Advanced Practice Nurse Phone Follow-Up Initiative to Reduce Unplanned Returns for Perforated Appendicitis Patients

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Abstract

Introduction:

Perforated appendicitis is a high-volume diagnosis managed by advanced practice nurses (APNs) in the general pediatric surgery department at an urban hospital in the northeast. This APN-led quality improvement project aimed to determine the impact of APN phone follow-up to prevent unplanned return visits and readmission.

Methods:

Before June 2015, all patients with perforated appendicitis discharged home on antibiotic therapy were provided with APN phone follow-up. The patients were followed for 30-day outcomes regarding unplanned returns to care. The goal was to attempt to identify patients at a higher risk for returns based on symptom analysis so that preventative measures may be instituted. The process of phone follow-up for patients with perforated appendicitis changed in June 2015 because of the decreased number of patients discharged home on intravenous antibiotic therapy, and therefore the phone follow-up was discontinued. This allowed the data from the first cohort (December 2014 to May 2015) to be reviewed by a retrospective chart review and analyzed.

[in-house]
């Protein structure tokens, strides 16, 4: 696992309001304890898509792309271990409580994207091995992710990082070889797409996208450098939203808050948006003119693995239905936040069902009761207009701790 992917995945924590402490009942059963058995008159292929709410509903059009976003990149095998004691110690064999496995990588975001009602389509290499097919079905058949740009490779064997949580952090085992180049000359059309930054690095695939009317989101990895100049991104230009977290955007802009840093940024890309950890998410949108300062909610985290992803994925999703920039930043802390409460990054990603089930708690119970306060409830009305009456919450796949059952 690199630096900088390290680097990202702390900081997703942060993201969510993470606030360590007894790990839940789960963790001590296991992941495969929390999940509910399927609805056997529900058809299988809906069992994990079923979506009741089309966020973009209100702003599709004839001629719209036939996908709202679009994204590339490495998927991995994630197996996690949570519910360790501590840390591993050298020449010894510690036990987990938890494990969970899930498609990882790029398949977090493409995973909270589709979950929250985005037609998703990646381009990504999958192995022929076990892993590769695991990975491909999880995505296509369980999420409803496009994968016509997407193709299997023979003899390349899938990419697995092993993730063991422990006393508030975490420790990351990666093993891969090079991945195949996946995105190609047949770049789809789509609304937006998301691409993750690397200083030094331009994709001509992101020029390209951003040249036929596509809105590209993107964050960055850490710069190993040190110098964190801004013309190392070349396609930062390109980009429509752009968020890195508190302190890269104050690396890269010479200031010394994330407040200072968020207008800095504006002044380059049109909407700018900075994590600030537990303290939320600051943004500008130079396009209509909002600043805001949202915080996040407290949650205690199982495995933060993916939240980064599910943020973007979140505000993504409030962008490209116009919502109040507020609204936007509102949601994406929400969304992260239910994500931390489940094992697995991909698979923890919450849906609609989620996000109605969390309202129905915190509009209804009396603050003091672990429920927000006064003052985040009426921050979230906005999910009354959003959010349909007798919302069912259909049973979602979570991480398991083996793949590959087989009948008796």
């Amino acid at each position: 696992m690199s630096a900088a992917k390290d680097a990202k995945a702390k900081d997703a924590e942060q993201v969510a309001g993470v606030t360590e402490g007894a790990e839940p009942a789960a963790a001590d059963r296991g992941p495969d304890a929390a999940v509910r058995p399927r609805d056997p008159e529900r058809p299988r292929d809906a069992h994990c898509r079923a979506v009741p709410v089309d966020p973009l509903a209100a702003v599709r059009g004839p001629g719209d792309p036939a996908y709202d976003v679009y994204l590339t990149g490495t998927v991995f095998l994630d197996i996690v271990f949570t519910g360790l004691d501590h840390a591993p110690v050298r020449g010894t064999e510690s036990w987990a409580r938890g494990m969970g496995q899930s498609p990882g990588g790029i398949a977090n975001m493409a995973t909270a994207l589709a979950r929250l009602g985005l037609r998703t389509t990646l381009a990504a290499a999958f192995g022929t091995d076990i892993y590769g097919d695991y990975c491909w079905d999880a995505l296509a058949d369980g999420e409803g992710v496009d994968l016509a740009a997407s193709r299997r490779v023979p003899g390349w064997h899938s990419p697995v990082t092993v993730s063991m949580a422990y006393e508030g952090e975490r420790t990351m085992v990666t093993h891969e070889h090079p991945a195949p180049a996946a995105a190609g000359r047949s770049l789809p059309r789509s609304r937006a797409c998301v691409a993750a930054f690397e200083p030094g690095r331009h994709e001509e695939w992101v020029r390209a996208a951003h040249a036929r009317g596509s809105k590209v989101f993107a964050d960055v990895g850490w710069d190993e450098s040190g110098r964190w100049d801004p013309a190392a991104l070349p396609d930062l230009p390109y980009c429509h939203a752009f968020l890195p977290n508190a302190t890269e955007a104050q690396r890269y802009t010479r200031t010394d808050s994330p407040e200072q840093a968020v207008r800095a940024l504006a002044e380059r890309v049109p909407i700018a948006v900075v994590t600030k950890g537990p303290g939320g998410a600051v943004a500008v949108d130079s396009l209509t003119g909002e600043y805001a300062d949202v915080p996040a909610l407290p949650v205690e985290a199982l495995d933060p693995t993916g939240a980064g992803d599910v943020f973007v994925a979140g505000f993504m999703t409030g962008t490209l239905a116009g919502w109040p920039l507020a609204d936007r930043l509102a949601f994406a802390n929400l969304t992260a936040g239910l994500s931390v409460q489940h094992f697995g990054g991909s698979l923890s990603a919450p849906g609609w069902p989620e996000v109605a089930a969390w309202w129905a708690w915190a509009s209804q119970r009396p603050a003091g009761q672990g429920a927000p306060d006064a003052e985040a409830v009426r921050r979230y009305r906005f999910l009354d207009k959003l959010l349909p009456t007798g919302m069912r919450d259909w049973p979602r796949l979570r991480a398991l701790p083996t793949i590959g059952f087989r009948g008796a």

Outcomes:

The preliminary data between the two cohorts, which have comparable patient volumes and return rates, have revealed that the APN phone follow-up did not necessarily change the rate of unplanned return-to-care visits after patient discharge, perhaps because of the call being conducted too soon after discharge. Our findings suggested that the APN phone follow-up call may have been more impactful in reducing unplanned return-to-care visits if completed after the 48-hour time frame.

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